Andreas Dombret: On the prospects of growing electronification in the capital markets

Statement by Dr Andreas Dombret, Member of the Executive Board of the Deutsche Bundesbank, at the Eurofi High Level Seminar 2016, Amsterdam, 25 April 2016.

The views expressed in this speech are those of the speaker and not the view of the BIS.

Central bank speech  | 
26 April 2016

When we talk, in broad terms, about the electronification of capital markets, we are in fact addressing very divergent matters. Market infrastructure is being challenged by blockchain applications that have the potential to render contracting and settlement between market participants cheaper and faster. Electronic marketplace crowdfunding platforms are oiling the wheels of the capital markets, helping to bring together demand-side and supply-side participants. Other fintechs are working to provide cheaper, quicker or more convenient services across the financial industry.

The directions that these developments are taking are not entirely clear. For example, it will most likely take some years before blockchain will have a real, potentially disruptive, impact on parts of the financial services industry. We have to remain aware of the fact that, given the many different policy fields involved and the significant level of uncertainty, our most pressing issue should be to work out a strategy for policy development.

Where should we head from here? Taking the European Capital Market Union project as a blueprint, I think we can agree that we want capital markets to prosper and yet also be reliable and resilient. So the key question is whether there is a reason to assume that electronification would, on the whole, eliminate the prevailing risks of the capital markets.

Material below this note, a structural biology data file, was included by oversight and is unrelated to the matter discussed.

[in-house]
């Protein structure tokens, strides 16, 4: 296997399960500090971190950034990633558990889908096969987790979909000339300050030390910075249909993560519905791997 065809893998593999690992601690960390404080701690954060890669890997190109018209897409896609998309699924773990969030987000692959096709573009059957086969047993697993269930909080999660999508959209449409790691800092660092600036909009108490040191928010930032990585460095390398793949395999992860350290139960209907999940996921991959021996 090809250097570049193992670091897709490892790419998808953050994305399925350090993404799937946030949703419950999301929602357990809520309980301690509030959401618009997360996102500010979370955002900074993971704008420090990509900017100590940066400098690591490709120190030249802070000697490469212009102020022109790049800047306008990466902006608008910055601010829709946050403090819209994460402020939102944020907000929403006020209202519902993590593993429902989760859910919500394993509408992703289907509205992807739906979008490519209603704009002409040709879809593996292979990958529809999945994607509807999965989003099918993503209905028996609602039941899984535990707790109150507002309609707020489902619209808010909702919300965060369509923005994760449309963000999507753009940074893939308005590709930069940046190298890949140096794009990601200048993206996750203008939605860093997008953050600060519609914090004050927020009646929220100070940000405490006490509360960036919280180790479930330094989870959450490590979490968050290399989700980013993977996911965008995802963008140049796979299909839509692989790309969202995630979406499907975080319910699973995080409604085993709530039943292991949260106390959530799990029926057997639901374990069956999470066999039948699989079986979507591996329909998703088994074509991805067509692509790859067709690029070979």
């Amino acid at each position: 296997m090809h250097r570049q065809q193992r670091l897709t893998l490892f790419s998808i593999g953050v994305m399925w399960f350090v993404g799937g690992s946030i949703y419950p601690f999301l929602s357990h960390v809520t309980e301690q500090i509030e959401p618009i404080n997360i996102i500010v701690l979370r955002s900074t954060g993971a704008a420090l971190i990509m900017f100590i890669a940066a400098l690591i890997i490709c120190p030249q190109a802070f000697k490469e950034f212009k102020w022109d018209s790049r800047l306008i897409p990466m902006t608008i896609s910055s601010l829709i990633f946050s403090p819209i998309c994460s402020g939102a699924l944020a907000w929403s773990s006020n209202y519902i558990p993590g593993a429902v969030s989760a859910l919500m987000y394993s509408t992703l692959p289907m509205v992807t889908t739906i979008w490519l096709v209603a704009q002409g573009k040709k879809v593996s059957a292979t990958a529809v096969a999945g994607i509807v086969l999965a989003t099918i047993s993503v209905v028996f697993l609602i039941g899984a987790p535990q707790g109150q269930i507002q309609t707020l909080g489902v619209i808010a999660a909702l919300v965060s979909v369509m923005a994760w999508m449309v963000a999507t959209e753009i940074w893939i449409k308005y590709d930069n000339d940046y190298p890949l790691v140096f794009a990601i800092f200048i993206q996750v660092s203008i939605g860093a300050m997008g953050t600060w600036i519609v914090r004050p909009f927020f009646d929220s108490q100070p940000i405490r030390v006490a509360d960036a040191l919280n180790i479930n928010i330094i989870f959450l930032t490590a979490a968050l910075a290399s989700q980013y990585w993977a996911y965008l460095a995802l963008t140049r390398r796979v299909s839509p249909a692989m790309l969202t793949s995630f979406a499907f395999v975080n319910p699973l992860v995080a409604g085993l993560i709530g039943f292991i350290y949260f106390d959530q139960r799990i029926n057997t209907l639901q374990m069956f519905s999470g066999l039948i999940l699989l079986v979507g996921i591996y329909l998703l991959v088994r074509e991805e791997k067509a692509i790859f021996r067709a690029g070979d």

While it is certainly true that digital applications have promising attributes, it is simply wrong to assume that digital finance is immune to errors. The collective intelligence attributed to crowdfunding platforms is no guarantee that the herd is running in the right direction; nor can it prevent panic from setting in during a future recession. Algorithms may be transparent, reliable, and even intelligent, but in complex applications, bugs or manipulations can easily occur. As a colleague of mine noted the other day, even the self-driving Google car can knock down pedestrians. The self-regulation of blockchain technology is no panacea either: legal issues have already arisen and any application involving risks to the financial sector will still require supervision.

We should therefore not attempt to create an artificial separation in financial regulation, but should instead treat technology neutrally. In Banking supervision, the "same business, same risk, same rules" principle has so far proven to be a good standard for innovations.

Technology will not regulate itself. In whatever direction financial innovations are heading, we need to ensure that sector supervisors can continue to assume that a concrete entity will be responsible for future operational risks. Because of the uncertainties involved, it is vital that developments are closely monitored.

Let me turn, now, to the growth potential of financial technology. I assume there is little doubt about the potential gains in terms of lower transaction costs, shorter delays and greater convenience. However, with regard to policy development, we should avoid entering a discourse that pits innovation against prudence.

With a level-playing field and up-to-date-rules, I believe that we can trust market forces to work well in the long run. So, rather than bolstering innovation, we should first of all strive to remove superfluous hurdles. Our regulation partly ignores digital realities, where participants interact differently than in an analogue world. Legal ideas have to be adapted to digital contexts, and innovators need a reliable planning horizon.

A consistent, long-term regulatory framework, synchronised on a European scale, would, in my view, be the best service we can provide to promote financial innovation.